One version of the American dream is based on the idea of owning a piece of the land. That dream seems harder to achieve every year for most Americans priced out of home ownership. Colorado’s San Luis Valley promises an exception. Cheap land can be yours in five acre plots at an affordable price. It seems like an offer that is too good to be true. In his latest book, Cheap Land Colorado: Off-Gridders at America’s Edge, Ted Conover explores the opportunity first hand when he purchases a plot and sets up a part-time home.
Conover arrives in Colorado first as an observer without a plot of his own. He quickly hooks up with a social outreach organization, La Puenta, participating in a program that takes him around the valley to meet and talk with people already living on the land. After his initial excursion, Conover buys a trailer and begins renting a place to park it from the Gruber family, a husband, wife and five daughters living on their plot.
The first thing Conover learns is how cold it can get in the valley when he wakes up to frozen bottles of water. The Gruber property doesn’t have a well, so like many people in the valley, he must bring in bottled water from offsite. There are no utilities on these plots—no electric, gas, sewage, water, communications—nothing. Land owners learn to provide their own or they go without. Even cellular service is hard to get.
The people who live here spend much of their time criss-crossing the empty valley. The land is cheap because there is little demand, and few people. Conover observes, “A flip side of having all that space to yourself can be loneliness.” For some of the subjects of the book, the isolation is the point.
Despite that emptiness, Conover finds people, and it is their stories that drive the narrative. A few of these people are present throughout the book, a common thread, like the Gruber family, and Matt Little, who is responsible for La Puenta outreach. And there is Troy Zinn, his neighbor who Conover shares a property line with. Outside of the core group, there are vignettes from people Conover had more minor encounters with. All together, they create the dramas big and small that create a sense of plot.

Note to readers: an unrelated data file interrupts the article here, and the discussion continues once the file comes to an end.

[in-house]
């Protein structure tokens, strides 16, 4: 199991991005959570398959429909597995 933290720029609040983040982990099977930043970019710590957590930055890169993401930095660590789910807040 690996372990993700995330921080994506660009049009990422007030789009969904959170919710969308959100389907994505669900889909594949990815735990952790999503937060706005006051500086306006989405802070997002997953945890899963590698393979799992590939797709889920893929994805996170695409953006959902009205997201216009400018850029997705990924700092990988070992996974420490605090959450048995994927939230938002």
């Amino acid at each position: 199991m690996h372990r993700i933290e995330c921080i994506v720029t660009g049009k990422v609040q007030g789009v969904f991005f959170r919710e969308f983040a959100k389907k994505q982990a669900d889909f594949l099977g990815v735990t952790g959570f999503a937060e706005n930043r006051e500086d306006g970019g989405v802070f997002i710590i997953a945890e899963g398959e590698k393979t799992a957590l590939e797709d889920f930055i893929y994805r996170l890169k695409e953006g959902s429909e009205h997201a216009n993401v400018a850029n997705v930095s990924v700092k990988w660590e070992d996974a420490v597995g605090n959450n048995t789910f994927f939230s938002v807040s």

It is the coming and going to the valley, the building of lives, the breaking of lives that creates interest here. For instance, Conover meets a woman who only lives on the flats for a few months before finding a more traditional life as a truck driver based out of Alamosa. Or the couple who try selling a plot of land so they can pursue their dream of sailing in Florida, only to have plans fall through when the buyer stops paying.
The residents of the valley are not monolithic, and generalities are hard to make. Some of them tend toward conservatism, and some of them become conspiracy theorists, but others are libertarians—and some libertines—with no agenda other than being left alone, or alone with their polyamorous cult members. Meth is everywhere. The people are racially diverse, Black, Hispanic, White, and Native. If there is any commonality, it is that so many of them are broken and have come to the valley to find something resembling peace.
Poverty is persistent throughout the book, and one thing Conover never really reconciles is his privilege. He comes and goes from the flats at will. He keeps a life in New York City. He roughs it for periods of time, but always his life is rooted in the city. His experience then is quite different from the people he meets who are much more yoked to the land. For the majority of residents, everything they have is tied up in their plot, and for most of them, this is nothing at all.